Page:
52. Edmund Burke, Philosophical Enquiry into the Origin of our Ideas of the Sublime and Beautiful (London 1757); Robert Dossie, Handmaid to the Arts, 2nd ed. (London: J Nourse, 1764).
53. Charles Alphonse du Fresnoy, The Art of Painting, trans. William Mason (York, Eng., 1783); Thomas Nugent, The Grand Tour (London, 1749).
54. William Hogarth, The Analysis of Beauty (London, 1753).
55. Benjamin Hodges, Log of the William and Henry, Salem to Canton, December 1788 to 1790, Phillips Library of the Peabody Essex Museum. Entry for December 18, 1788.
56. Benjamin Hodges, Log of the William and Henry, Salem to Canton, December 1788 to 1790, Phillips Library of the Peabody Essex Museum. Entry for July 25, 1789.
57. William A. Rogers, Log of the Tartar, 1817–18, quoted in Bean, Yankee India, 143. Log in Phillips Library of the Peabody Essex Museum.
58. William A. Rogers, Log of the Tartar, 1817–18, quoted in Bean, Yankee India, 149. Log in Phillips Library of the Peabody Essex Museum. The sketches are reproduced in Bean, 150.
59. George Nichols, Log of the Active, Salem to East Indies, September 1800 to September 1801, in the East India Marine Society logs, Volume 1, 559.
60. George Nichols, Log of the Active, Salem to East Indies, September 1800 to September 1801, in the East India Marine Society logs, Volume 1, 556.
61. For a discussion of Carpenter’s career as well as extensive excerpts from his Journal of the Ruby, 1789–90, see Bean, Yankee India, 44–63.
1. New-England Courant, 8 October 1722; 12 November 1722; and 13–27 May, 1723, quoted in Henry H. Edes, “The Burgis-Price View of Boston,” in Colonial Society of Massachusetts, Transactions, 1906–07, 11 (1910): 246–47. Edes suggests that this print was never produced, however, it was; see John W. Reps, “Boston by Bostonians: The Printed Plans and Views of the Colonial City by its Artists, Cartographers, Engravers, and Publishers,” in Boston Prints and Printmakers, 1670–1775 (Boston: The Colonial Society of Massachusetts, 1973), 33–35.
2. On Burgis and his works, see Richard B. Holman, “William Burgis” in Boston Prints and Printmakers, 57–81.
3. On subscriptions for prints, see Timothy Clayton, The English Print 1688–1802 (London: Yale University Press for The Paul Mellon Centre for Studies in British Art, 1997), 52–57.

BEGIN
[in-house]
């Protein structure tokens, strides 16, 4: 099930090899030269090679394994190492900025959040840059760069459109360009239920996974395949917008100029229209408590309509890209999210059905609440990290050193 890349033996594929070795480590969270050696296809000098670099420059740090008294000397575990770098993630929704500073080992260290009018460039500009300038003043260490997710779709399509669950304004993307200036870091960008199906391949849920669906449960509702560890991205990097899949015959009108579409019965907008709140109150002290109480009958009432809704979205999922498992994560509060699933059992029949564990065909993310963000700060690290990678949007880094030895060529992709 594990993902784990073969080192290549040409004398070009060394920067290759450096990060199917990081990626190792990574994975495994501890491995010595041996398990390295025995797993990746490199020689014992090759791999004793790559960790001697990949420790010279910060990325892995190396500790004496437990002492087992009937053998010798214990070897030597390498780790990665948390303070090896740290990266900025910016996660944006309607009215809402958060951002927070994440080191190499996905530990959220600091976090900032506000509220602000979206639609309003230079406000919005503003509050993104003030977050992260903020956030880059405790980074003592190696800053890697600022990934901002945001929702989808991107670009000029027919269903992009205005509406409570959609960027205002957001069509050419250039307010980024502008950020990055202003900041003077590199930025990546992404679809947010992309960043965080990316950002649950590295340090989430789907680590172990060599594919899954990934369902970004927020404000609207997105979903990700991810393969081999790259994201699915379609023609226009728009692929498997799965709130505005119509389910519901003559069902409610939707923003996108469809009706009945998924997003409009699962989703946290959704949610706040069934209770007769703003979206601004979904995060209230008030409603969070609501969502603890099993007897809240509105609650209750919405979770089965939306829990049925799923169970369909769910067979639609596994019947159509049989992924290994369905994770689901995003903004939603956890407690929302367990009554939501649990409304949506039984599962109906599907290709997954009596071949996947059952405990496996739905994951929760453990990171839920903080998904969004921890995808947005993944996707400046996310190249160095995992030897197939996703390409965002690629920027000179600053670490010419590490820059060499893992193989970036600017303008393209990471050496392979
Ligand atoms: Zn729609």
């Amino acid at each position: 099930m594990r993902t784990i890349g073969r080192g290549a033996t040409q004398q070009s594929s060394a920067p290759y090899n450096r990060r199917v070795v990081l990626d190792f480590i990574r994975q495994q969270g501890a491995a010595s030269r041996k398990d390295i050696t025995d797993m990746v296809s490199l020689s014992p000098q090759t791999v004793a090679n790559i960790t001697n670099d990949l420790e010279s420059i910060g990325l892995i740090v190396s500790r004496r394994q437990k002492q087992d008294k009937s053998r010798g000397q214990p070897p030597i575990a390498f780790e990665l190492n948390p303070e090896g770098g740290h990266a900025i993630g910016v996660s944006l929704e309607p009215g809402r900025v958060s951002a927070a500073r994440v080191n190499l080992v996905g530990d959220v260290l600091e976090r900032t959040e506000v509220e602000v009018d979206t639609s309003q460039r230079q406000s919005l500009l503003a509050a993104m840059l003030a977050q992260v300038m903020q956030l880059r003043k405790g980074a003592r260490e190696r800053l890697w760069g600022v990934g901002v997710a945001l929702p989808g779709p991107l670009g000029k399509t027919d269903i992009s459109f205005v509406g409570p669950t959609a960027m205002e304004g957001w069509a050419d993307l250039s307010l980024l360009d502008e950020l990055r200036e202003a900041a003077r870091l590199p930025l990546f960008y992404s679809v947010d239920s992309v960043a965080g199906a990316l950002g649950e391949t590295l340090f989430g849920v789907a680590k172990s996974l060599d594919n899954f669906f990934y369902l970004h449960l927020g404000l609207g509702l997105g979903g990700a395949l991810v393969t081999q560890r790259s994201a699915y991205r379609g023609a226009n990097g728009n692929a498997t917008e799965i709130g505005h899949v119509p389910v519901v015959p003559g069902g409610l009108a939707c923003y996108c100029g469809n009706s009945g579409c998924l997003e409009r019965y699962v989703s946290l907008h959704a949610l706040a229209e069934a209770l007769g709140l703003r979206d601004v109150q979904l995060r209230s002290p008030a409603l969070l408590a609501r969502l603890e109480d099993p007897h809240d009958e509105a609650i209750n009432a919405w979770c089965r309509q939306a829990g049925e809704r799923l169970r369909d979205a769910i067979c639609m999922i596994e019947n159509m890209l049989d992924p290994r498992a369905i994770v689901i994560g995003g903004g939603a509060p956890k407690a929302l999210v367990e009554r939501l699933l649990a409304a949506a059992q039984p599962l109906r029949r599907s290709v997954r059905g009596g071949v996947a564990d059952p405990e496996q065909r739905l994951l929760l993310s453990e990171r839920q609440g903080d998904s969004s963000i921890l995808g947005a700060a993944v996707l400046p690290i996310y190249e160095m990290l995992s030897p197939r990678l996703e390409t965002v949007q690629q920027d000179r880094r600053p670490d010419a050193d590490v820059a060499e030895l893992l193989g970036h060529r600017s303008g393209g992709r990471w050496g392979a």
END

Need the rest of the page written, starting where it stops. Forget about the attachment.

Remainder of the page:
4. New-England Courant, 23 December–6 January, 1723–24, quoted in Edes, 247.
5. Ibid. See also Reps, 34.
6. John Harris is identified on the finished print as the engraver. On Harris, see Clayton, 21; and Edes, 253–54.
7. New-England Courant, 17 July–28 August, 1725, quoted in Edes, 247.
8. According to Reps, writing in the early 1970s, the only known copy exists at the Essex Institute (now the Peabody Essex Museum); see Reps, 33.
9. For a catalogue of these images, see Reps, 38–49.
10. On nationalism and landscape painting, see Angela Miller, The Empire of the Eye: Landscape Representation and American Cultural Politics, 1825–75 (Ithaca, N.Y.: Cornell University Press, 1993), 1–20, 65–105.
11. For these interpretations, see Reps, 33–42; and John Hallam, “The Eighteenth-Century American Townscape and the Face of Colonialism,” Smithsonian Studies in American Art 4: 3/4 (Summer/Fall 1990): 144–62.
12. See for example, the May 6–13, 1723 issue of the New-England Courant.
13. On the Townhouse, see Martha J. McNamara, “‘In the Face of the Court . . .’: Law, Commerce, and the Transformation of Public Space in Boston, 1650–1770,” Winterthur Portfolio 26:2/3 (Summer-Autumn 2001): 126–31, 134–35.
14. For a short list of the items for sale at Price’s shop, see New England Courant, 17 July–28 August, 1725 quoted in Edes, 247. For a brief biography of Price see Edes, 257–62.
15. On Selby’s coffeehouse, see David W. Conroy, In Public Houses: Drink and the Revolution of Authority in Colonial Massachusetts (Williamsburg, Va.: University of North Carolina Press for The Institute for Early American History and Culture, 1995), 88–96. On Selby himself, see also Edes, 254–57.
16. On the rise of a capitalist ethos in New England, see Phyllis Whitman Hunter, Purchasing Identity in the Atlantic World: Massachusetts Merchants, 1670–1780 (Ithaca, N.Y.: Cornell University Press, 2001), 3–12, 71–106.
17. The following discussion is drawn from P. J. Marshall, “Introduction” in The Oxford History of the British Empire, vol. 2 The Eighteenth Century, ed. P. J. Marshall (Oxford, Eng.: Oxford University Press, 1998) 1–22; Jacob M. Price, “The Imperial Economy, 1700–1776,” in Ibid., 78–104; Patrick O’Brien, “Inseparable Connections: Trade, Economy, Fiscal State, and the Expansion of Empire,” in Ibid., 59–63; and Jeremy Black, The British Seaborne Empire (New Haven: Yale University Press, 2004), 56–87.